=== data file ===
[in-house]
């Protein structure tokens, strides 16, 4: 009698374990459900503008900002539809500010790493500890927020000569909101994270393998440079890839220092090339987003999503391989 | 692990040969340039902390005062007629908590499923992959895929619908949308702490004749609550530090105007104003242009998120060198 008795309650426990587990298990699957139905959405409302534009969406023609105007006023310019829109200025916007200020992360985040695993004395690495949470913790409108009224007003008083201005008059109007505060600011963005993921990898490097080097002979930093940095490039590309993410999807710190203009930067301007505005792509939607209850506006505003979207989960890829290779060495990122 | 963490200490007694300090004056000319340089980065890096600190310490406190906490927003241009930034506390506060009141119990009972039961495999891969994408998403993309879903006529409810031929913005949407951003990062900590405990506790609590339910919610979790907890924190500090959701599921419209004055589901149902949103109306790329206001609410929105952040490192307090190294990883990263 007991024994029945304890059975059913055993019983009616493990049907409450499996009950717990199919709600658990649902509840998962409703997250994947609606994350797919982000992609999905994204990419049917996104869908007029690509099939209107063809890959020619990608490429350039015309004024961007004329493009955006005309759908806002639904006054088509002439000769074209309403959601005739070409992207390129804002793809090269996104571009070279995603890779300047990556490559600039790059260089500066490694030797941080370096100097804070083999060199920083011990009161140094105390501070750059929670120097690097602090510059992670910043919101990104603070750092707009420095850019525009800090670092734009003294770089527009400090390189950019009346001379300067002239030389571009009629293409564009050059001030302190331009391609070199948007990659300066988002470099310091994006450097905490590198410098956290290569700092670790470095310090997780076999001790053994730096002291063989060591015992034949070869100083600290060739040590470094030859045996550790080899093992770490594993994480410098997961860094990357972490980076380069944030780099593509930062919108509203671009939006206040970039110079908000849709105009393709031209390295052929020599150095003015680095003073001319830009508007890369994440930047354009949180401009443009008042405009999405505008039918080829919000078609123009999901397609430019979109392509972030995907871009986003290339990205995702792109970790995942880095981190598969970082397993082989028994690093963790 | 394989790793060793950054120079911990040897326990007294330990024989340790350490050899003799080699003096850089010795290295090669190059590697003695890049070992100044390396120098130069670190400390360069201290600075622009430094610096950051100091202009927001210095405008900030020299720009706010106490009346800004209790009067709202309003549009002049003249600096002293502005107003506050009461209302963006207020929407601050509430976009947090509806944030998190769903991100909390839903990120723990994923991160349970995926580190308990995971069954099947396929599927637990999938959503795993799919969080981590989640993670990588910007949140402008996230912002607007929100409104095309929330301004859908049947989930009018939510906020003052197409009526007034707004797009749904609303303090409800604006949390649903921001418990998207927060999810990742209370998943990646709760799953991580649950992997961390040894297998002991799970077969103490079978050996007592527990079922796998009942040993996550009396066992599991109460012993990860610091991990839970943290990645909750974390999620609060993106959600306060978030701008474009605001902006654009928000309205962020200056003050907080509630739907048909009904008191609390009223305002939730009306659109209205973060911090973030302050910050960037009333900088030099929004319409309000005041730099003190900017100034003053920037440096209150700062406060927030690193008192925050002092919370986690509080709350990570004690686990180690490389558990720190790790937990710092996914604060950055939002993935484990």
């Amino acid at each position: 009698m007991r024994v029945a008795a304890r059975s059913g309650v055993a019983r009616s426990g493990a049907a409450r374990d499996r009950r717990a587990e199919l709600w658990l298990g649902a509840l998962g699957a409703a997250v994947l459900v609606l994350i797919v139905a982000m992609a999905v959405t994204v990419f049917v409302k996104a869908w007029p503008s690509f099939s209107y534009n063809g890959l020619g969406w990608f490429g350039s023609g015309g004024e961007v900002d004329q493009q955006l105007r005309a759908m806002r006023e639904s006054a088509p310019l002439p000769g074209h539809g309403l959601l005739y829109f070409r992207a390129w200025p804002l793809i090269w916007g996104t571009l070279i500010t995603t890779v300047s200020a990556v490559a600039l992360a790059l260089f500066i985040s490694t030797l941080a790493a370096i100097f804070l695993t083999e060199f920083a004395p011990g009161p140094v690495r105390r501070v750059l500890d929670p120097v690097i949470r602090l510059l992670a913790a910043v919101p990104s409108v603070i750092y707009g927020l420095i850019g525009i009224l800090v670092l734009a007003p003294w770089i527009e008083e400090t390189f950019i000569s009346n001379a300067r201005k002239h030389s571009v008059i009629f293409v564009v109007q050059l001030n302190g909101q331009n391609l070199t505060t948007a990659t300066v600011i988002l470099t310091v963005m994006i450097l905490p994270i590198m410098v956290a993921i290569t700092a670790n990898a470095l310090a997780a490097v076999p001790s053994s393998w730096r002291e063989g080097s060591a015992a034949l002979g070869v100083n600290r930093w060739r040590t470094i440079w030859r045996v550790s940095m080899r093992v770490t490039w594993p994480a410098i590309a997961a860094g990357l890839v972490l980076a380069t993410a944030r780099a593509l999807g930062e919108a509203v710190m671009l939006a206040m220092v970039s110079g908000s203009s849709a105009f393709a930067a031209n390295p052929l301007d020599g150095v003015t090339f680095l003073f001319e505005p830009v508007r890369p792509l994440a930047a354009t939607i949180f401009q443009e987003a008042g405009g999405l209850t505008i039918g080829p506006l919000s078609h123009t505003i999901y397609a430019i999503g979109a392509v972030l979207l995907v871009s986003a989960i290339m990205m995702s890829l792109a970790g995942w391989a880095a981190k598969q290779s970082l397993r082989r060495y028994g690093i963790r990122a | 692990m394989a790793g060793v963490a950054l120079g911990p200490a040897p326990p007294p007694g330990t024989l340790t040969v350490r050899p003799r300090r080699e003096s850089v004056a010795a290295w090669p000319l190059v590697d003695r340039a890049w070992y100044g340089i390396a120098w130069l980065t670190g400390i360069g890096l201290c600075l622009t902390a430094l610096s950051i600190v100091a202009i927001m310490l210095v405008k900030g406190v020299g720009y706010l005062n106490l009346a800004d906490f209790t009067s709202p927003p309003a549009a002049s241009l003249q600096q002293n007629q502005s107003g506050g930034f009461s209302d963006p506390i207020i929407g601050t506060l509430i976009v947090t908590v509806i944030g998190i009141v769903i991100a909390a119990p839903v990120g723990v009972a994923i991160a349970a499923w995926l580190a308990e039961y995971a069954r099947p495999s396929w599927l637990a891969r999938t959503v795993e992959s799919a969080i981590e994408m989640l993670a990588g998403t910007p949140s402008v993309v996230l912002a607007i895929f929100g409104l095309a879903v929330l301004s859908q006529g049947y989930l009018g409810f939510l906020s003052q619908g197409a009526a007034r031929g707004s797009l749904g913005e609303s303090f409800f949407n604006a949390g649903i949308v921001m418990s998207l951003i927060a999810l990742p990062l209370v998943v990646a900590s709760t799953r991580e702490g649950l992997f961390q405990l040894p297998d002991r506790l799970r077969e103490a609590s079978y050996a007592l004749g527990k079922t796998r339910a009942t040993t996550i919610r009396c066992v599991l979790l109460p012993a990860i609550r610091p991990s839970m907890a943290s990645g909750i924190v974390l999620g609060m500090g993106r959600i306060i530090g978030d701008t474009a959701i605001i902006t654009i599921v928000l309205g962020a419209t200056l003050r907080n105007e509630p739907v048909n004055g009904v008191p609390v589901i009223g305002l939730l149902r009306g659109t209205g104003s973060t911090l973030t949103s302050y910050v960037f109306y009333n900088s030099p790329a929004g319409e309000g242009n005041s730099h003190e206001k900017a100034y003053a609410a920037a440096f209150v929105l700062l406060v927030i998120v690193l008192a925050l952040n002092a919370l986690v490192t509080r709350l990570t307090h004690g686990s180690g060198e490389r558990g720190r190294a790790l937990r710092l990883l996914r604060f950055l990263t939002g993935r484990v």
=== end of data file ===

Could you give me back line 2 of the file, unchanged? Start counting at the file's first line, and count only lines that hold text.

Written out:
């Protein structure tokens, strides 16, 4: 009698374990459900503008900002539809500010790493500890927020000569909101994270393998440079890839220092090339987003999503391989 | 692990040969340039902390005062007629908590499923992959895929619908949308702490004749609550530090105007104003242009998120060198 008795309650426990587990298990699957139905959405409302534009969406023609105007006023310019829109200025916007200020992360985040695993004395690495949470913790409108009224007003008083201005008059109007505060600011963005993921990898490097080097002979930093940095490039590309993410999807710190203009930067301007505005792509939607209850506006505003979207989960890829290779060495990122 | 963490200490007694300090004056000319340089980065890096600190310490406190906490927003241009930034506390506060009141119990009972039961495999891969994408998403993309879903006529409810031929913005949407951003990062900590405990506790609590339910919610979790907890924190500090959701599921419209004055589901149902949103109306790329206001609410929105952040490192307090190294990883990263 007991024994029945304890059975059913055993019983009616493990049907409450499996009950717990199919709600658990649902509840998962409703997250994947609606994350797919982000992609999905994204990419049917996104869908007029690509099939209107063809890959020619990608490429350039015309004024961007004329493009955006005309759908806002639904006054088509002439000769074209309403959601005739070409992207390129804002793809090269996104571009070279995603890779300047990556490559600039790059260089500066490694030797941080370096100097804070083999060199920083011990009161140094105390501070750059929670120097690097602090510059992670910043919101990104603070750092707009420095850019525009800090670092734009003294770089527009400090390189950019009346001379300067002239030389571009009629293409564009050059001030302190331009391609070199948007990659300066988002470099310091994006450097905490590198410098956290290569700092670790470095310090997780076999001790053994730096002291063989060591015992034949070869100083600290060739040590470094030859045996550790080899093992770490594993994480410098997961860094990357972490980076380069944030780099593509930062919108509203671009939006206040970039110079908000849709105009393709031209390295052929020599150095003015680095003073001319830009508007890369994440930047354009949180401009443009008042405009999405505008039918080829919000078609123009999901397609430019979109392509972030995907871009986003290339990205995702792109970790995942880095981190598969970082397993082989028994690093963790 | 394989790793060793950054120079911990040897326990007294330990024989340790350490050899003799080699003096850089010795290295090669190059590697003695890049070992100044390396120098130069670190400390360069201290600075622009430094610096950051100091202009927001210095405008900030020299720009706010106490009346800004209790009067709202309003549009002049003249600096002293502005107003506050009461209302963006207020929407601050509430976009947090509806944030998190769903991100909390839903990120723990994923991160349970995926580190308990995971069954099947396929599927637990999938959503795993799919969080981590989640993670990588910007949140402008996230912002607007929100409104095309929330301004859908049947989930009018939510906020003052197409009526007034707004797009749904609303303090409800604006949390649903921001418990998207927060999810990742209370998943990646709760799953991580649950992997961390040894297998002991799970077969103490079978050996007592527990079922796998009942040993996550009396066992599991109460012993990860610091991990839970943290990645909750974390999620609060993106959600306060978030701008474009605001902006654009928000309205962020200056003050907080509630739907048909009904008191609390009223305002939730009306659109209205973060911090973030302050910050960037009333900088030099929004319409309000005041730099003190900017100034003053920037440096209150700062406060927030690193008192925050002092919370986690509080709350990570004690686990180690490389558990720190790790937990710092996914604060950055939002993935484990």